>attempting to refreshing non-loaded web pages I eventually see that
>just 2kb have been sent.  Something big seems to be up here but to be
>fair I don't have another WIFI device to hand to test the connection
>so I'll wait until I get home to give it a try.
>Games.. chess, mahjong and marbles.  Chess, played on hard, lost,
>played on medium, lost, played on easy, lost.  Yip the chess game
>seems as good as all others at humiliating me but to those who know
>how to play it will probably provide a good game.  Chess and the other
>games all run in full screen mode and the exit button now functions as
>a pause button which brings you out to the title screen where you can
>choose to continue, restart or simply close the application.  Mahjong
>is extremely similar (i wonder why?) to the GNOME mahjong game.  The
>pieces are nice and the stylus is easy to play with.  The final game
>marbles feels familiar but I'm not sure where from.  The board looks a
>little like a platform level and has on it several marbles and at
>target pattern of marbles that you have to create.  Using the stylus
>you can select and then send a marbles in any direction
>(up,down,left,right) but once in motion it will continue until they
>reach a wall or another marble.  You finish the level by creating the
>target pattern.  The challenging, addictive and good fun, I personally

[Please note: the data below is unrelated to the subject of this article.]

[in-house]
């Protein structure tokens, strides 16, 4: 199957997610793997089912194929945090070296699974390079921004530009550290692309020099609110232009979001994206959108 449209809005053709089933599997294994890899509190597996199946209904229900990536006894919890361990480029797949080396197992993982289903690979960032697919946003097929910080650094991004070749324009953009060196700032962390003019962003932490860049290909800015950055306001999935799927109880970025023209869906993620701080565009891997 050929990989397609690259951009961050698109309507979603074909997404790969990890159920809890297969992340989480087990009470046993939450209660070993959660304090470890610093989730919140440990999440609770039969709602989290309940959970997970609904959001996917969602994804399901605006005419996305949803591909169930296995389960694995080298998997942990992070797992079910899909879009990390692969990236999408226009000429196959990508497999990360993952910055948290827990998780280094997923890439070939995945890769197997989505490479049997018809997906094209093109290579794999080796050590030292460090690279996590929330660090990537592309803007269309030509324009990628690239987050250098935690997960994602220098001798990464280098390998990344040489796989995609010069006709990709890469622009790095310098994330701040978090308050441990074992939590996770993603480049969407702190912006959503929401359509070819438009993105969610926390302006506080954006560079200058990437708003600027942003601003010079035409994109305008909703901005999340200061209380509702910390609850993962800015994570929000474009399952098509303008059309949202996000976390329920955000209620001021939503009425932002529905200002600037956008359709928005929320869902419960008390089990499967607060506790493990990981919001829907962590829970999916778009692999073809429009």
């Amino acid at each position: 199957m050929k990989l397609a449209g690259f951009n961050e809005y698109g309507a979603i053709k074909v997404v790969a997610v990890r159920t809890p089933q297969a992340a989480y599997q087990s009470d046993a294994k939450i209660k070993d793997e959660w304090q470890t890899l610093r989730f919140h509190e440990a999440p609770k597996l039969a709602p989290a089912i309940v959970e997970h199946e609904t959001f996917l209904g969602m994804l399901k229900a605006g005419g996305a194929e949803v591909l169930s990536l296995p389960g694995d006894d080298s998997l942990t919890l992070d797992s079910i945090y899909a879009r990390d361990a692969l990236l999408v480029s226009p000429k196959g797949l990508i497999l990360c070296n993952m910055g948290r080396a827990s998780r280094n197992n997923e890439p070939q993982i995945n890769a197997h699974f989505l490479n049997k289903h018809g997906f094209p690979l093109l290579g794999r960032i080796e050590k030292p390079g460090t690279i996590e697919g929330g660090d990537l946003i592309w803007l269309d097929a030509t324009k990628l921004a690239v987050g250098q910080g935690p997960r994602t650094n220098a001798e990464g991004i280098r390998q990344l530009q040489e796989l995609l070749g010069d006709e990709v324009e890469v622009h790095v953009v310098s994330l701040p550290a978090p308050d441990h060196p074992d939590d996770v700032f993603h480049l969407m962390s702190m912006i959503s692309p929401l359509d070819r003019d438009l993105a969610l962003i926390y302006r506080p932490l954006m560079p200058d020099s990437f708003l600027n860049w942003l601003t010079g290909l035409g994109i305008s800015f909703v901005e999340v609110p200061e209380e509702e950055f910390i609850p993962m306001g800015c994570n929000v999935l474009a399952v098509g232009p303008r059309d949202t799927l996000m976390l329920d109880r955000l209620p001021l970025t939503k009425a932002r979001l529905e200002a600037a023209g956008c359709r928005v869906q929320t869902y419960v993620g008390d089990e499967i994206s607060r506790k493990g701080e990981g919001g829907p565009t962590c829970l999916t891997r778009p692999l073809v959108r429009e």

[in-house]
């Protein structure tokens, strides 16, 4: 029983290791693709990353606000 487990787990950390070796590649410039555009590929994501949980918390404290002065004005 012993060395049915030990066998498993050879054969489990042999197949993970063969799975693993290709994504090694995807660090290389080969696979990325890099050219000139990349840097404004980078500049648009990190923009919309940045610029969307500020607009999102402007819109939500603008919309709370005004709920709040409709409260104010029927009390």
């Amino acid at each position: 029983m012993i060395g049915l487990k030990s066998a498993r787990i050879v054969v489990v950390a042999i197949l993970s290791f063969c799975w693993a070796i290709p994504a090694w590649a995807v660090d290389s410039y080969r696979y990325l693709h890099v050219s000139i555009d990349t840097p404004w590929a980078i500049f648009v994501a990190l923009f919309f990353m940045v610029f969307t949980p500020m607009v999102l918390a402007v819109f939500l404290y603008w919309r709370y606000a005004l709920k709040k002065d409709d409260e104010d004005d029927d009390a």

>whiled away a good 30 mins and will be back for more.  One thing that
>majhong and marbles could both make good use of but don't are the zoom
>buttons,  both games are quite detailed and i frequently felt I'd like
>to be able to zoom and scroll the boards.
>Audio, without the network I could only play the include MP3 file,
>though the speaker it sounded OK but I think that a set of headphones
>would be a must for music listening.
>Handwriting, this isn't as intuitive as I'd expected but seems as good
>as any I've used.  Using the notes I repeatedly tried to enter "the
>quick brown fox jumped over the lazy dog" as this test every English
>character.  I only tested lowercase but it took me four attempts until
>I could write the sentence perfectly first time.  The thing causing
>the most trouble was that when the characters are recognised can are
>converted to text and left aligned in the text box, if you then enter
>another character next to where you entered the first character the
>distance between the textual character and the entered character will
>be interpreted as a space and an new word will be started.  However if
>you notice the conversion happening and move to right the next
>character at the end of the string then it works pretty well.  I had a
>few issues going the other way as well where I wanted to insert space
>but the characters were just appended to the current string.  The auto
>completion is very useful and speeds things up no end, though it
>doesn't always prioritise words quite as I'd expect.
>Well that's as much as I've had a chance to investigate so far. 
>Generally I've very impressed and so are many of my workmates, plenty
>asking me about the device and marvelling at the screen.
>I look forward to testing out the browser, hopefully it's just an
>issue with our network, once I've tested it on our home WLAN I'll
>report back.  I'm also keen to try installing some third party apps
>and seeing just how easy it is to port gnome apps.
>I'm off to play more and start some hacking.
>Thanks again to all the guys and gals that created the device and of
>course all the open source contributors.
>maemo-users mailing list
>maemo-users at maemo.org